In a Herald column, Bryce Wilkinson from the New Zealand Initiative has called for “more oversight of public spending”. What is really needed is not more but better oversight.
The Wilkinson comment is motivated partly by the traditional change-of-government “discovery” that much of what the previous guys did was wrong-headed and/or poorly delivered.
Like many traditional practices, this one is bolstered by the fact of it often being true.
In the current case, the concern shared by many is given focus by recent Auditor-General reports on two big projects in which substantive defects were revealed.
I’ve spent a bit of time in public sector agencies in recent years. My strong observation is that there is considerable inefficiency and poor governance scattered across the sector.
From my leftist perspective, this is wrong because it undermines confidence in public services and because it limits their effectiveness per dollar spent.
The left is, wrongly, often too defensive of poor performance when efficient and effective public service is key to our objectives.
But adding more oversight is not the answer. It is quality, not quantity, that matters.
In many cases, there is too much overlapping and confusing oversight. Many projects have a series of internal and external monitors and reporting lines which duplicate each other.
Managers spend too much time preparing reports to satisfy these and take attention away from delivery.
They group together in committees and internal boards for career protection and pay informally approved external consultants to gain endorsement. The system does not support effective decision-making but compliance and caution.
There is not waste everywhere or in every agency.
Some are clearly and chronically underfunded for their allocated responsibilities (The Environmental Protection Authority is one I am familiar with) and do a great job on what limited parts of those they are able to address.
Other agencies and projects have poorly defined initial “business cases”, accountabilities and skills to deliver the political promises they follow. These are the real issues: lack of appropriate capital allocation at the highest level and of skills at the operational level.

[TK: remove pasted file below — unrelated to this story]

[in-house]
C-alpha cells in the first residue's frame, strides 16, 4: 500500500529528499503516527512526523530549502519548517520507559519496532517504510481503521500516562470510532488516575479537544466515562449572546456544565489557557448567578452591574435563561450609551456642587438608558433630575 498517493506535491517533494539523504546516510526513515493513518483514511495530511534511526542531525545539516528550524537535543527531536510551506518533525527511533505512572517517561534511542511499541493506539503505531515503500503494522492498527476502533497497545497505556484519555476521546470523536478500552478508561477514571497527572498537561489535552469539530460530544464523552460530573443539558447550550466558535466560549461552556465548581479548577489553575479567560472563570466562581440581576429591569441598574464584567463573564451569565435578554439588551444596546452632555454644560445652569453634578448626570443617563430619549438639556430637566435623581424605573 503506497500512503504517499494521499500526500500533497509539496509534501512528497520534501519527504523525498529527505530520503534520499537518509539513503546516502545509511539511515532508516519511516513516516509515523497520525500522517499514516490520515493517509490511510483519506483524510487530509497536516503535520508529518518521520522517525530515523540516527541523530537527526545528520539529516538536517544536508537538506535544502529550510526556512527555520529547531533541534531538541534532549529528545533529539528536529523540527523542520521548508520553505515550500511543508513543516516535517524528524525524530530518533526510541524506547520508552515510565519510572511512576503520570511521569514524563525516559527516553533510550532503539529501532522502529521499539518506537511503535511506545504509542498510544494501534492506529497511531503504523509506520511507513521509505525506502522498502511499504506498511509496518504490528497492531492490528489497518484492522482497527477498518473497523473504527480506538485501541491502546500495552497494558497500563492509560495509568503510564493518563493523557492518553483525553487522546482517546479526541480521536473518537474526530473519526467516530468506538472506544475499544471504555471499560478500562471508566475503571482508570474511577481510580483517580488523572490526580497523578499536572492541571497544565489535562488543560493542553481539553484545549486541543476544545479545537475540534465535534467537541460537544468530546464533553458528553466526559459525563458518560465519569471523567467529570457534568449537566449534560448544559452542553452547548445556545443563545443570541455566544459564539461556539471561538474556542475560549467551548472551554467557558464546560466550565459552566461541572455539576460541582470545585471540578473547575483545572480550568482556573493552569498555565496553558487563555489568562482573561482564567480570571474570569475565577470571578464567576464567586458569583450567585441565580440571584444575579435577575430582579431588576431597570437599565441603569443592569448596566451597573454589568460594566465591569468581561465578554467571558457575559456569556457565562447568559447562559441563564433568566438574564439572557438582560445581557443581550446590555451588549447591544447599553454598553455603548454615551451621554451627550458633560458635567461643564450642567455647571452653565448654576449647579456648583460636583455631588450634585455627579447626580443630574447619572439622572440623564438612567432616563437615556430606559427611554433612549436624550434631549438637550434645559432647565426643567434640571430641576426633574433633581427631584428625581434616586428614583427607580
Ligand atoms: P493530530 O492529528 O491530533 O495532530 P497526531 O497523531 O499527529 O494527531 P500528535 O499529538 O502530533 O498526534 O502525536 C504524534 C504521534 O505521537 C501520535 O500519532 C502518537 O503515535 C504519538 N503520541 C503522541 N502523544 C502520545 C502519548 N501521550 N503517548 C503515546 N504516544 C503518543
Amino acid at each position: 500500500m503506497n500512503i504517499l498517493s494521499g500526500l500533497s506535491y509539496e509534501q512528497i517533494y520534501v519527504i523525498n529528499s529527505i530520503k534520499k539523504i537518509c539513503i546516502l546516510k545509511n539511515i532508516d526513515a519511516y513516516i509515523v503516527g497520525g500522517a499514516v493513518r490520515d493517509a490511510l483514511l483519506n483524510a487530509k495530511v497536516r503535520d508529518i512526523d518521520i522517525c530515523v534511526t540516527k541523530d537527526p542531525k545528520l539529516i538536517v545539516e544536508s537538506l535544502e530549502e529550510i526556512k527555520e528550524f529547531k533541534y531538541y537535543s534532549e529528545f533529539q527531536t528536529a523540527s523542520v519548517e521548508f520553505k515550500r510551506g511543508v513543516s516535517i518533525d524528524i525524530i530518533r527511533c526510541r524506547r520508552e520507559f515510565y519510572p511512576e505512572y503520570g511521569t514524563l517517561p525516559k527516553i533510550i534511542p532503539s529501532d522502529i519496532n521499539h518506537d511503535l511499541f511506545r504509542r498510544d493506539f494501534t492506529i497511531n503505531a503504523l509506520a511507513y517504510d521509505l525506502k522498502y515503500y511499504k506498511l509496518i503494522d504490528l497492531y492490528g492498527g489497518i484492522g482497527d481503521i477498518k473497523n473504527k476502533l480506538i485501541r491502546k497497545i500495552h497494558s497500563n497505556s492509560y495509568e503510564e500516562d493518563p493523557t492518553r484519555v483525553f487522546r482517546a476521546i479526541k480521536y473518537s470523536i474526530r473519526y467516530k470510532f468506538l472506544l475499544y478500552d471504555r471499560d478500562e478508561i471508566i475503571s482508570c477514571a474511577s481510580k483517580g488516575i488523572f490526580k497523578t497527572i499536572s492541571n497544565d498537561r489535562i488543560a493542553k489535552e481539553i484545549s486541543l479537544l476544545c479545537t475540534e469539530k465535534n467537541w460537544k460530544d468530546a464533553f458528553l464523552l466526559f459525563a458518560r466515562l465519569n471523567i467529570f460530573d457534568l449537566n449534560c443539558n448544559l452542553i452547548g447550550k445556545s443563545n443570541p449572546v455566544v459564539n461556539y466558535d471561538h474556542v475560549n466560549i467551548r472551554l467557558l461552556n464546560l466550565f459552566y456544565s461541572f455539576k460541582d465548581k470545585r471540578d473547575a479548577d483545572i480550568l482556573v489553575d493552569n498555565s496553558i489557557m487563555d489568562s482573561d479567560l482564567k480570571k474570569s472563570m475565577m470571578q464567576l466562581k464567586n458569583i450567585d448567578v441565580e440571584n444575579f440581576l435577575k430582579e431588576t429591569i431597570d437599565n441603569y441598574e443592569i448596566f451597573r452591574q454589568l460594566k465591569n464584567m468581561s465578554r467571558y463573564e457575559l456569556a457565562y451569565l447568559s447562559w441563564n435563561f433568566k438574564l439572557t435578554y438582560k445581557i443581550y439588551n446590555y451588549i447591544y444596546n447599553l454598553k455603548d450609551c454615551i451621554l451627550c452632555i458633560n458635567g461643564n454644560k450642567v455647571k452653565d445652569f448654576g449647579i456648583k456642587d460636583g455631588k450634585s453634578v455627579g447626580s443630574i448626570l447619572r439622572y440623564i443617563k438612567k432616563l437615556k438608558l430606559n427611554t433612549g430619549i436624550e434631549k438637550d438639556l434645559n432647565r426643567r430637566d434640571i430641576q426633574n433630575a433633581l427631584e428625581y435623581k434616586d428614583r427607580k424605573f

These issues are not solved by “oversight” or governance at the agency or project level.
There are two reasons for this:
- The various internal and “board” governance structures put in place are not always appropriately skilled and are dominated by group compliance and caution, not open challenge;
- Partly related to this, they often face second-guessing about reactions from above or external reviews because accountabilities are not tightly defined or recognised.
Better skills, not more oversight
The basic principles of delegation to a competent level and of delegation of authority to act do not operate in too many instances.
These problems are not limited to the big capital spends. They also apply to a wide range of direct service delivery and contracted or “commissioned” services.
Poorly defined project outputs, costs and accountability are very common.
The keys to changing this are in management skills and accountabilities more than the oversight or review level. Public service management favours compliance and continuation over innovation and competency.
There is a wide variety of activities public agencies undertake. In those, it is important that broadly competent and representative advice is available to ministers, alongside their standard public service advice.
This will help them in making sound decisions and the more they structure such advice from people with a limited range of views, the poorer their decisions are likely to be.
Straight talkers needed
They need people who will tell them they or their agents are wrong.
The practice has not been to seek out such people but to seek input to manage various interests and organisations. It all costs, without evidence of genuine benefit.
Again, we do not need more of these structures, we need better ones.
Already we can see with the changed Government new appointments of external reviewers or monitors, shifting of various review and planning agency names and models. It has a rather familiar ring to it. Shuffling at the oversight level.
You cannot help but feel for the people working across public agencies who do not control any of this.
In my experience, they often have a pretty clear view of the faults and opportunities facing their work and their agency.
But they know that further up the hierarchy, different factors come into play and the poor direction and accountability I describe obscure getting those faults fixed and those opportunities realised.
The last thing they need is more oversight bodies.
Rob Campbell is a professional director and investor. He is chancellor at AUT, chairman of Ara Ake, chairman of NZ Rural Land, and an adviser for Dave Letele’s BBM charity. He is also the former chairman of Te Whatu Ora Health New Zealand.